Update 4/28/2016 Sarah Paulson has joined the cast as Dorothy Olding, Salinger’s agent. Olding believed in “Jerry”  Salinger when she read his first short stories and stayed loyal to him throughout his career.
Does this entice you to read Slawenskis bio first?

John Boyega, James McAvoy & Nicholas Hoult coming to your TV screen in Watership Down


TV, you’ve done it again! The BBC and Netflix are joining forces to bring an A-list adaptation of the classic British novel Watership Down to your television screen. Planned as a four-part animated miniseries the show will premiere on BBC One in the UK and internationally on Netflix. 



John Boyega/Star Wars

The A-list talent includes Star Wars: The Force Awakens John Boyega, James McAvoy, Nicholas Hoult, Ben Kingsley and Gemma Arterton.


 Nicholas Hoult/Equals

There seems less and less distinction between the kind of quality you find in a movie theater and your home screen. Soon a movie theater, a home viewing screen, an iPad, all will be seen as just another device.

James MacAvoy/Eleanor Rigby

Here’s the low down on the book written by Richard Adams in 1972. Don’t let the word ‘animation’ throw you. Watership Down is beloved by adults and children alike.

“Set in England's Downs, a once idyllic rural landscape, this stirring tale of adventure, courage, and survival follows a band of very special creatures—rabbits—on their flight from the intrusion of man and the certain destruction of their home. Led by a stouthearted pair of brothers, they journey forth from their native Sandleford Warren through the harrowing trials posed by predators and adversaries, to a mysterious promised land and a more perfect society.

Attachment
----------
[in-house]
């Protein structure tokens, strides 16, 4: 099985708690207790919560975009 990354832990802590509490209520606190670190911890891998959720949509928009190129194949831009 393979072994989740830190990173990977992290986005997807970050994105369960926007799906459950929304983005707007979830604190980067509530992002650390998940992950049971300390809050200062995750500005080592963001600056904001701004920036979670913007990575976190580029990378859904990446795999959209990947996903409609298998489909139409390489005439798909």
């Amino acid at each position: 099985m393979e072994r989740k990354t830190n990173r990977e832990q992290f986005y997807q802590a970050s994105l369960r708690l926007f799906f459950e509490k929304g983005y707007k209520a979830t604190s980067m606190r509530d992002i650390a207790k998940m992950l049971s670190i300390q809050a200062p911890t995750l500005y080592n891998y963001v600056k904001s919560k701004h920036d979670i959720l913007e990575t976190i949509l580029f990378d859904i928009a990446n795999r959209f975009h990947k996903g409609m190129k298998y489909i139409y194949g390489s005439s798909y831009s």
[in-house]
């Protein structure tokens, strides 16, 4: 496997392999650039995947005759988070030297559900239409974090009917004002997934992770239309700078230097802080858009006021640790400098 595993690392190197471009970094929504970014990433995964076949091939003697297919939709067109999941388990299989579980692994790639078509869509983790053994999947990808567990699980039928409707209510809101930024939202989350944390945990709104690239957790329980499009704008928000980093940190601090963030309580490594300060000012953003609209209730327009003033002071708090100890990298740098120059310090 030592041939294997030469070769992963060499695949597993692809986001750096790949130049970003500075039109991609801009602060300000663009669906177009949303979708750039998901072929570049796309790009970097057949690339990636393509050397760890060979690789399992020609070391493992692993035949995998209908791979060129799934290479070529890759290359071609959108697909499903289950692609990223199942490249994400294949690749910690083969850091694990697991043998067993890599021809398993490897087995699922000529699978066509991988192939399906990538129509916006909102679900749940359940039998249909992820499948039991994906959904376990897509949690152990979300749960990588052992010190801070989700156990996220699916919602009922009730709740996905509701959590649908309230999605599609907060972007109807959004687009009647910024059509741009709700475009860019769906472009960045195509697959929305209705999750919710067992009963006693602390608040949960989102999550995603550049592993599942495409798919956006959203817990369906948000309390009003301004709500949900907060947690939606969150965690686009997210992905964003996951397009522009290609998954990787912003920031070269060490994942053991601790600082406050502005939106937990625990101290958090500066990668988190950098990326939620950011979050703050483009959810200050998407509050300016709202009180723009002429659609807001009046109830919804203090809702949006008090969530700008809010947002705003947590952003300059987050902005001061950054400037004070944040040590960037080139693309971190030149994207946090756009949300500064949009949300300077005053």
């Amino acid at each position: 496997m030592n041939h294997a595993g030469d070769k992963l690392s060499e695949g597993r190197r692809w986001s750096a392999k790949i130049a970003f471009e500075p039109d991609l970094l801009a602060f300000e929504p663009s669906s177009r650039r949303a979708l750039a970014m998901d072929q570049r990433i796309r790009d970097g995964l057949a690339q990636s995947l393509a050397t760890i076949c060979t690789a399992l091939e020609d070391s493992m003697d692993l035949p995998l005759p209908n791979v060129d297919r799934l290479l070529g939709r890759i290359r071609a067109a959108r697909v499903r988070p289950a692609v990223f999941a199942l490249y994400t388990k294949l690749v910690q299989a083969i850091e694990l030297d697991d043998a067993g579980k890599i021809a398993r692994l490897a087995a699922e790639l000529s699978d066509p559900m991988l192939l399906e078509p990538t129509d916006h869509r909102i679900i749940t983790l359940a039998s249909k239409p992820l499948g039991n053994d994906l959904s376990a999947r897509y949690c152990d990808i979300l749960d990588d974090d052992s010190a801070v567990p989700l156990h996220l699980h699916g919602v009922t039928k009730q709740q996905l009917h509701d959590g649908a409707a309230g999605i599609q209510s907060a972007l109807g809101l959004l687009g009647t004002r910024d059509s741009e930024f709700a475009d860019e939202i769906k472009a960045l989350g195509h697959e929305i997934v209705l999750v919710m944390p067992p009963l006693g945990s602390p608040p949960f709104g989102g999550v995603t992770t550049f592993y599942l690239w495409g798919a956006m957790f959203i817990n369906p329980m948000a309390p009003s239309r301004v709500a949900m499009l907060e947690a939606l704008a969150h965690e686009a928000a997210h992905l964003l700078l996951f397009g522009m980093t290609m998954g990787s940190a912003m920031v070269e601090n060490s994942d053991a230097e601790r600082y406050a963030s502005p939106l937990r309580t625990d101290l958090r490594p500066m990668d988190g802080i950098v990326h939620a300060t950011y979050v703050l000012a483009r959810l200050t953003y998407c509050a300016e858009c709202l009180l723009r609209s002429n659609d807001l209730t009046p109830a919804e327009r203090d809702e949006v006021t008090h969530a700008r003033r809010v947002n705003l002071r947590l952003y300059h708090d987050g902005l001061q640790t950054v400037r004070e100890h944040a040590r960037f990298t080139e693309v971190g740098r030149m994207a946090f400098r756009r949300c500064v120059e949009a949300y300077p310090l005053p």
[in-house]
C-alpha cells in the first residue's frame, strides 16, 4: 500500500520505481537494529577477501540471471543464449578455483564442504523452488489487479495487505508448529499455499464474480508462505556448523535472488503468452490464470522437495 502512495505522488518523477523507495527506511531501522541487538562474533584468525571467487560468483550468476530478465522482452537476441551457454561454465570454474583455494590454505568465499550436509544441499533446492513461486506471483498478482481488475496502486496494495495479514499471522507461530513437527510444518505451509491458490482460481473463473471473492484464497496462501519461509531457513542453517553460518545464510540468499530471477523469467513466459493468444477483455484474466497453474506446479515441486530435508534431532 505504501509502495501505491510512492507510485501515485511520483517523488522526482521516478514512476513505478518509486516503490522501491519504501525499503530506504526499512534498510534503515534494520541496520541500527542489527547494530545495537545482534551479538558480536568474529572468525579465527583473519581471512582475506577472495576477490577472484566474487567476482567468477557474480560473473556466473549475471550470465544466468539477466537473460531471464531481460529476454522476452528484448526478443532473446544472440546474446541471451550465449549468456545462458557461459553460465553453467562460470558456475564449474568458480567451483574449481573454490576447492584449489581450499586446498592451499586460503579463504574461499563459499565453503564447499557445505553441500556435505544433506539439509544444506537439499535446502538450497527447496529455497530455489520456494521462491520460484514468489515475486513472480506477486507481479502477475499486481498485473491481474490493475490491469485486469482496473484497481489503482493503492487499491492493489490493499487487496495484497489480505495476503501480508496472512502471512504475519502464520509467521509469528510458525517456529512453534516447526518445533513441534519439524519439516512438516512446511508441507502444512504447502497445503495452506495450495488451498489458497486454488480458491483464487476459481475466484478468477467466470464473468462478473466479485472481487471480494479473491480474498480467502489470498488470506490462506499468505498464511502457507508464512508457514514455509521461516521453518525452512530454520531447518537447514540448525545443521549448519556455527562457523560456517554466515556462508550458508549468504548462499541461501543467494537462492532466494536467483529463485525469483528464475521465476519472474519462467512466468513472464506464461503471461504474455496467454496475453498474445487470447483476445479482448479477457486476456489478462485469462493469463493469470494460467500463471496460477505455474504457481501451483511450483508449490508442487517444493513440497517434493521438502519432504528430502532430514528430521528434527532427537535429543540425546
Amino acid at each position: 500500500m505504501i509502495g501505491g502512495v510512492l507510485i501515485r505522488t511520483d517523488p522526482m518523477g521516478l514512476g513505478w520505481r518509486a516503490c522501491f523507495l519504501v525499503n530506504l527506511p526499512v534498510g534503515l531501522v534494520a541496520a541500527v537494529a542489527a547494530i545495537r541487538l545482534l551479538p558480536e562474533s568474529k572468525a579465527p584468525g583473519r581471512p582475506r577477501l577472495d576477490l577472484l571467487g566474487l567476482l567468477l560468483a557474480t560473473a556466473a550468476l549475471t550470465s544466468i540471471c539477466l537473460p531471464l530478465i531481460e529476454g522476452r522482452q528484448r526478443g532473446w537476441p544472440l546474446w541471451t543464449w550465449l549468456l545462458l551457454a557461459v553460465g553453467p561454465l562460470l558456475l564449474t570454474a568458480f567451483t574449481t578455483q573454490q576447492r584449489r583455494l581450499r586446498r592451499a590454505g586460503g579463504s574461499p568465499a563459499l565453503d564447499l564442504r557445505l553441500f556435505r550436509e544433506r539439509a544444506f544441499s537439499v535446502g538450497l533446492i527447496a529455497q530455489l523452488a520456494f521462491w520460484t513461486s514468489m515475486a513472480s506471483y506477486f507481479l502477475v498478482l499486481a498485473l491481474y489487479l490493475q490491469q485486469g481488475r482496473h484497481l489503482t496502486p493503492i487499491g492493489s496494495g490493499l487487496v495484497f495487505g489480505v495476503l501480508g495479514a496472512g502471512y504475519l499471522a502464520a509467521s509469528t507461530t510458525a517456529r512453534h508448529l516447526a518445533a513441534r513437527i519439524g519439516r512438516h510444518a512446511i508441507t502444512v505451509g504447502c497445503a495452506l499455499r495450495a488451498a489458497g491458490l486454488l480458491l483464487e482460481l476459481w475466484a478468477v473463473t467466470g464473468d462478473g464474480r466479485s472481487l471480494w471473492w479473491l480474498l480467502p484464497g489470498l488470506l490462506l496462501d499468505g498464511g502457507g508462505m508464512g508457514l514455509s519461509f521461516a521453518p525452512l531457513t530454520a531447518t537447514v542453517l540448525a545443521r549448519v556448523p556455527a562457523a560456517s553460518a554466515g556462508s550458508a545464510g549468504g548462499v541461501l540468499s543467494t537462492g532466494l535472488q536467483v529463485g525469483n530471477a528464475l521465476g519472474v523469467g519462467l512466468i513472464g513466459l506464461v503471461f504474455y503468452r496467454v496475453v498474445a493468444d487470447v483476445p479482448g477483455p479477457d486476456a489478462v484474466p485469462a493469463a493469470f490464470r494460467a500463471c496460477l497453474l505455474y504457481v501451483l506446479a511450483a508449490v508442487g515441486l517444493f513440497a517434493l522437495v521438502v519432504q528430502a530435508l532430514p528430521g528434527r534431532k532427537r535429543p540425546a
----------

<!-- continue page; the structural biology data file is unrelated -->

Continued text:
Obviously, the actors are sharing their vocals talents but depending on the ambition of the animation—think Jungle Book—this could be an amazing television adventure.




Tuesday, April 26, 2016

Jeremy Renner & Amy Adams talk about The Story of Your Life

It’s annoying that the biggie bigs and hot shot theater owners have seen a trailer for the adaptation of Ted Chiang’s short story Story of Your Life starring Amy Adams & Jeremy Renner. I feel like a little kid wearing one of those souvenir t-shirts grandma and grandpa brought back from their vacation.
“My grandparents went to (fill in the blank) and all I got is this lousy t-shirt” 
The theater owners went to CinemaCon and all I got are these clips! 
Actually, I was happy to see Amy Adams & Jeremy Renner talking about the film, especially to hear what Renner said about wanting to work on a story featuring such a strong female lead. The sci-fi film also stars Forrest Whitaker and is directed by hard-hitting Denis Villenueve (Sicario, Prisoners and the upcoming remake of Blade Runner!!!)
You can read the entire short story by Chiang at MathisGasser.wordpress.com (corrected)
CinemaCon - Jeremy Renner for Story of Your Life on TrailerAddict.
CinemaCon - Amy Adams for Story of Your Life on TrailerAddict.

Sunday, April 24, 2016

12 Paris Locations that Fans of the Classic "Gigi" Won't Want to Miss

Gigi and Gaston catch everyone's eyes as they enter world-famous Maxim's

Today's Dreaming of France post is a reprise of my longest and most popular Dreaming of France entry. A trip through the Parisian locations used in the classic film Gigi, based on the book by Colette, and one of my favorite film classics. Originally published 3/30/2015

"Gigli?" my son asks, wondering why I'd be at all interested in the Ben Affleck, J-Lo disaster, the epitome of a bad romance, made even worse because its epic failure has been immortalized on film.

"No! Not Gigli. Gigi. Very famous movie musical? Takes place in Paris during the Belle Epoque? Won 9 Oscars? Starred Leslie Caron and Louis Jourdan? Vincent Minelli directed?"

"Hmmm" he nods, a shrugging respect for the director, meaning maybe he'll watch it with me one day especially as he's also curious about the Belle Epoque and wouldn't mind going back to Paris and getting a good look at Maxim's for himself.